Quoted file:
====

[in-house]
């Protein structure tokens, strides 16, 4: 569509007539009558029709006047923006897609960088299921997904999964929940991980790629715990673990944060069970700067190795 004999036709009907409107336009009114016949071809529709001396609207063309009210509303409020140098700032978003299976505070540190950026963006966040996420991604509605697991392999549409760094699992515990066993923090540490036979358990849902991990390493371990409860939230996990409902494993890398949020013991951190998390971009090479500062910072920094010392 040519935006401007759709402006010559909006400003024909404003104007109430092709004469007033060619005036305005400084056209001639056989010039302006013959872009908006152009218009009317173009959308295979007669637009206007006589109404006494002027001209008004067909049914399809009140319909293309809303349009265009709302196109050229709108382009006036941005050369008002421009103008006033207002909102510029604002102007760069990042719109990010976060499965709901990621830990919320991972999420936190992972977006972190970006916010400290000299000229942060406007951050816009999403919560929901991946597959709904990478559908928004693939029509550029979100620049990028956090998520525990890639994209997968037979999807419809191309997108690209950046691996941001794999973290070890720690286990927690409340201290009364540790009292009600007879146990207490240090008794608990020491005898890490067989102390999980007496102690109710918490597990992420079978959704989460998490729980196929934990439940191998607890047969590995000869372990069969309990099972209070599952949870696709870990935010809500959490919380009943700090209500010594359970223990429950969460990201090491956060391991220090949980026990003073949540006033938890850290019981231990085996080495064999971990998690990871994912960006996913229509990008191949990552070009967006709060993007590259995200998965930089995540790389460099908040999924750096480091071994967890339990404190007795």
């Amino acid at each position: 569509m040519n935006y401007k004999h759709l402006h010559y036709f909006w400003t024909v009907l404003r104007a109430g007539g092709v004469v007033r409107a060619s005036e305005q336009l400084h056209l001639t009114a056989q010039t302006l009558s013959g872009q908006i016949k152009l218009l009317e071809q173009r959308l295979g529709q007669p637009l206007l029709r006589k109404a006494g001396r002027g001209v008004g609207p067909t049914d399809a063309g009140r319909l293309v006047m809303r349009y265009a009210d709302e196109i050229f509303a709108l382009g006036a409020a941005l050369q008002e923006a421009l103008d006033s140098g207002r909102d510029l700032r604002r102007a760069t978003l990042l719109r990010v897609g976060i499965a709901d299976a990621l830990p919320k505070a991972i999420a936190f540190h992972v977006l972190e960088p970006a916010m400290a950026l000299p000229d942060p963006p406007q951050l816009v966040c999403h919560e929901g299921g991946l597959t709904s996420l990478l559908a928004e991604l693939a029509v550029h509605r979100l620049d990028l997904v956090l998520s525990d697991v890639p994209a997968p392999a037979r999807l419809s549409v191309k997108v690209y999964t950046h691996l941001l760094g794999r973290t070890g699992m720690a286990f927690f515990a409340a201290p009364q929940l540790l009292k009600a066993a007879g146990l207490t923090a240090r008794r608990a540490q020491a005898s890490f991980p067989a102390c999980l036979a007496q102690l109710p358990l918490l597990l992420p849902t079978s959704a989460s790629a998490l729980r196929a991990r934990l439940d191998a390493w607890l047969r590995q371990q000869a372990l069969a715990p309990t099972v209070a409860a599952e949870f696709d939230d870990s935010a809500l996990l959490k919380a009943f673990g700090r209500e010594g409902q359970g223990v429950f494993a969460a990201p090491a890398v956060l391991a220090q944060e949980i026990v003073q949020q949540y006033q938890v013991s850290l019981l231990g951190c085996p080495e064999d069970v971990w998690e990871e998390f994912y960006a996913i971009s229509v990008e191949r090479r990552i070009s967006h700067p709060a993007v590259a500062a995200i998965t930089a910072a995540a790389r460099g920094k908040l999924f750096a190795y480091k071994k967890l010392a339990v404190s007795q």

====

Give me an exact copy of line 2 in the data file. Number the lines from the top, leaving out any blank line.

């Protein structure tokens, strides 16, 4: 569509007539009558029709006047923006897609960088299921997904999964929940991980790629715990673990944060069970700067190795 004999036709009907409107336009009114016949071809529709001396609207063309009210509303409020140098700032978003299976505070540190950026963006966040996420991604509605697991392999549409760094699992515990066993923090540490036979358990849902991990390493371990409860939230996990409902494993890398949020013991951190998390971009090479500062910072920094010392 040519935006401007759709402006010559909006400003024909404003104007109430092709004469007033060619005036305005400084056209001639056989010039302006013959872009908006152009218009009317173009959308295979007669637009206007006589109404006494002027001209008004067909049914399809009140319909293309809303349009265009709302196109050229709108382009006036941005050369008002421009103008006033207002909102510029604002102007760069990042719109990010976060499965709901990621830990919320991972999420936190992972977006972190970006916010400290000299000229942060406007951050816009999403919560929901991946597959709904990478559908928004693939029509550029979100620049990028956090998520525990890639994209997968037979999807419809191309997108690209950046691996941001794999973290070890720690286990927690409340201290009364540790009292009600007879146990207490240090008794608990020491005898890490067989102390999980007496102690109710918490597990992420079978959704989460998490729980196929934990439940191998607890047969590995000869372990069969309990099972209070599952949870696709870990935010809500959490919380009943700090209500010594359970223990429950969460990201090491956060391991220090949980026990003073949540006033938890850290019981231990085996080495064999971990998690990871994912960006996913229509990008191949990552070009967006709060993007590259995200998965930089995540790389460099908040999924750096480091071994967890339990404190007795």